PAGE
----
Hovhaness's spiritual teacher was the painter Hermon diGiovanno. DiGiovanno
lead him to explore the cultures of Armenia, Greece, Egypt and India. This
coincided with his decision to incinerate his many works in 1943 and to establish
an amateur string orchestra in New York to play his and others' music. This
included the oriental aleatory or Spirit Murmur. Its slipping and
sliding violins were widely imitated in the early 1960s.
This disc presents one major (though comparatively short) choral/orchestral
work and one chamber work. Both have the voice as their still calm centre.
The Magnificat was premiered at Wichita Falls, Texas on 26 January
1959. Its inaugural celestial fanfare is one of Hovhaness's kindest themes
intoned delicately by trombone, trumpet and horn. Beauty too kindles all
of the choral singing which may well have inspired Rutter. Hovhaness may
have taken inspiration from Howells, Fauré, Hadley and Finzi though
the final result is different from each. The baritone is rather under-powered
but the other singers rise reasonably (and better) to the challenge. The
recording quality on the Misericordia track (7) causes a transient
blast of distortion on the sustained high notes of the soprano but nothing
serious. This work is not strongly oriental and as the notes suggest convey
some of what we may take as the blessed spirit of the early Christian church.
All is gentle until the rustling hornet flight of the strings at Esurientes
Implevit Bonis (9) and strangeness descends again in the cackling whispers
of Sicut Locutus est (11). The final Gloria Patri runs forward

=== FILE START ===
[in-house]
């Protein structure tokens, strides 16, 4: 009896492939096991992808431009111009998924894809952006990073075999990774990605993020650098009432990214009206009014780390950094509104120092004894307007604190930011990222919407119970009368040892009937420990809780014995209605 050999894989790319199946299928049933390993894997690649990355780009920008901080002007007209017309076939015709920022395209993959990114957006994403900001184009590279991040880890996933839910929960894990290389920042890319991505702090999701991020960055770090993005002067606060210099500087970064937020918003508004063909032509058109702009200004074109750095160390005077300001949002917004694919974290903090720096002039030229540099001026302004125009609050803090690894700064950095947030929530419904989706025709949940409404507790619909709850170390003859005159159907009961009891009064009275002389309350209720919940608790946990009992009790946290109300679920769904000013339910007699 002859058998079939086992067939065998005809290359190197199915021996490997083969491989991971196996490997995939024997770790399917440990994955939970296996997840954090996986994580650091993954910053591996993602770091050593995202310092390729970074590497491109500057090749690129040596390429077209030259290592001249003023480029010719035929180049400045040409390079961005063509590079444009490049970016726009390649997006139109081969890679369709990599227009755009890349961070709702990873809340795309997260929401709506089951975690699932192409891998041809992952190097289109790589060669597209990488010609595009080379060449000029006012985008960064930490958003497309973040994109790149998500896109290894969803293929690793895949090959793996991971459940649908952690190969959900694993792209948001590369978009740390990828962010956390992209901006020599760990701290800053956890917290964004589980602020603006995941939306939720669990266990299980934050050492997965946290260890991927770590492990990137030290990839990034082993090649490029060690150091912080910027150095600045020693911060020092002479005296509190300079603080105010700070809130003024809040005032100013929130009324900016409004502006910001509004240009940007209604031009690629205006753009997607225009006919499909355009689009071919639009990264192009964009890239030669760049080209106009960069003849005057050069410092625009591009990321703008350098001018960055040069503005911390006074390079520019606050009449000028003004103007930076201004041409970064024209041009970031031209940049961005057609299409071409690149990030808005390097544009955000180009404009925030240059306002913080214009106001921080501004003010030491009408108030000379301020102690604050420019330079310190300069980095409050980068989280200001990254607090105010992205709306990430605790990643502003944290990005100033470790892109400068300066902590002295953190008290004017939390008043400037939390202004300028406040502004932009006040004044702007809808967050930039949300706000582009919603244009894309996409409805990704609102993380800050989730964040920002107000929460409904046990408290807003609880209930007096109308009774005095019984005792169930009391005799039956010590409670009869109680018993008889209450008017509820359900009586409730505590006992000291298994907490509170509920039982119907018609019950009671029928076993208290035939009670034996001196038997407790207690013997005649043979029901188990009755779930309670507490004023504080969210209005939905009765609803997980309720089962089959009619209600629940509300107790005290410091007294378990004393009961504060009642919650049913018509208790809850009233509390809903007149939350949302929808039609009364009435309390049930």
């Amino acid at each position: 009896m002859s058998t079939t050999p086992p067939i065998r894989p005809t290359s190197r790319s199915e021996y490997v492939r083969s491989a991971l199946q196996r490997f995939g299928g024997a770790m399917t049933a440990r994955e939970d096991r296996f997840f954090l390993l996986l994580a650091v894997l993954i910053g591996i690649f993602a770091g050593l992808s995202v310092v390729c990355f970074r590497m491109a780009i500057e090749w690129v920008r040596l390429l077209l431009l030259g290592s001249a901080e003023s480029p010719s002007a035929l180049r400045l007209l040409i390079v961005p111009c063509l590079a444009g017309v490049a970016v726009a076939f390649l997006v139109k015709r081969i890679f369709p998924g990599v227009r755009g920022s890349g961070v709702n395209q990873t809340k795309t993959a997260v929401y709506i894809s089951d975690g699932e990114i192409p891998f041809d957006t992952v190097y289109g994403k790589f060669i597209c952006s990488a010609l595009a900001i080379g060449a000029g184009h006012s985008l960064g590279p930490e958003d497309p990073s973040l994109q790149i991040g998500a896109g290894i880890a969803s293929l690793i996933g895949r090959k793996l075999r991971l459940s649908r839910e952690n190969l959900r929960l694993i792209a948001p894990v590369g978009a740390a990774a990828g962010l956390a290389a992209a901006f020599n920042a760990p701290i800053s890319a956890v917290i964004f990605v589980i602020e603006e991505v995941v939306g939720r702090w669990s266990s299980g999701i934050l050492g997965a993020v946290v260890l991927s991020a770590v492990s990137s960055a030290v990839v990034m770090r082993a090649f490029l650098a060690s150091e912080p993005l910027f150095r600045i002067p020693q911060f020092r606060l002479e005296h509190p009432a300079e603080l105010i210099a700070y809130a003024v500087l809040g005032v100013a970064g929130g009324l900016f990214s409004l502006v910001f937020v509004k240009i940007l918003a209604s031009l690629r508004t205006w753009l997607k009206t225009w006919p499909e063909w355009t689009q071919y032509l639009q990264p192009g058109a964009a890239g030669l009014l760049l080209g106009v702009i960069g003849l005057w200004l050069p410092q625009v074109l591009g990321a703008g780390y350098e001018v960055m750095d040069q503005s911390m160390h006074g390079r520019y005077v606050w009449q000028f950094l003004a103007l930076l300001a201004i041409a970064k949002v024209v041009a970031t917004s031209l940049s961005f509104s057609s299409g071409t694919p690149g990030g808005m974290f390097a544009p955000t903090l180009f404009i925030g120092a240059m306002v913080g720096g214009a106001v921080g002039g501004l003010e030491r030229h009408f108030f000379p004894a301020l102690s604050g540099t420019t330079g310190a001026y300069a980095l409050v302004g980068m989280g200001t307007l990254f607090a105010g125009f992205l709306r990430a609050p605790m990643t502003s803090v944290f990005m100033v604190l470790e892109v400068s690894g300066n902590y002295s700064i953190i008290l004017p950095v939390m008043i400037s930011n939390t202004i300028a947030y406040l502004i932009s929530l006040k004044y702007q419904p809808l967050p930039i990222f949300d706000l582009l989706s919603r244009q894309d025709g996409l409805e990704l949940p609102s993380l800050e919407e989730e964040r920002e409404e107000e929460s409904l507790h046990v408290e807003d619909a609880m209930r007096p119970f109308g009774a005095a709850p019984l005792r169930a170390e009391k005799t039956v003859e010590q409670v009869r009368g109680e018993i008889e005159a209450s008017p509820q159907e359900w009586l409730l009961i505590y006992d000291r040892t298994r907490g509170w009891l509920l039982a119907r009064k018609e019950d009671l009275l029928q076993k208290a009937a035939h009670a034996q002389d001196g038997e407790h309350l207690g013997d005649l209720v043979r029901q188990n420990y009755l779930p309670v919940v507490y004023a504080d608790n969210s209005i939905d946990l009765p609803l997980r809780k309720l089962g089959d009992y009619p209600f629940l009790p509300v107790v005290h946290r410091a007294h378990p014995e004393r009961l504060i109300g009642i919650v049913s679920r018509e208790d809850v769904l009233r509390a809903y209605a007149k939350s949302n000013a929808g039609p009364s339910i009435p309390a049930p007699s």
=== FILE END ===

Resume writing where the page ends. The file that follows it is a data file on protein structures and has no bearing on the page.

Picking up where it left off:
with a Christmassy trumpet solo of sweet repose after which the choir follow
in similarly exalted style.
Saturn is in 12 miniature movements. It is a study (or I take it to
be) in the loneliness of space and its far remote dark worlds. Saturn
Celestial Globe (16) introduces some humanity (or is it intended as a
reference to human life or some Apollonian alien culture?) in a dance for
clarinet entwining around the soprano voice while the piano keeps up a constant
filigree. This moods continues into O Lost Note. I can imagine this
music also being sung by Hinako Fujihara. The sounds of perpetual cataracts
are evoked in Giant Globe and On Wings of a Soundless Note.
As in all of this series the full texts are given together with positively
helpful notes giving full background on the composer and the works.
The Magnificat was licensed from Louisville so I wonder if there is any chance
they can pick up a licence for symphony No. 15 Silver Pilgrimage on
Louisville LP LS662 and couple it with the Poseidon recording of the
Ani symphony. I understand that this is unlikely as there has been
talk about the Louyisville series re-systematically emerging on CD reissues.
As with many (all?) of these discs the original tapes are analogue. There
is supposed to be some hiss. The technicians at Crystal sagaciously resisted
the temptation to remove it knowing full well that this usually robs the
bloom of the original. Hiss is best filtered by the mind of the listener
rather than the subtle hand of the audio techie.
Another strong disc in the series.
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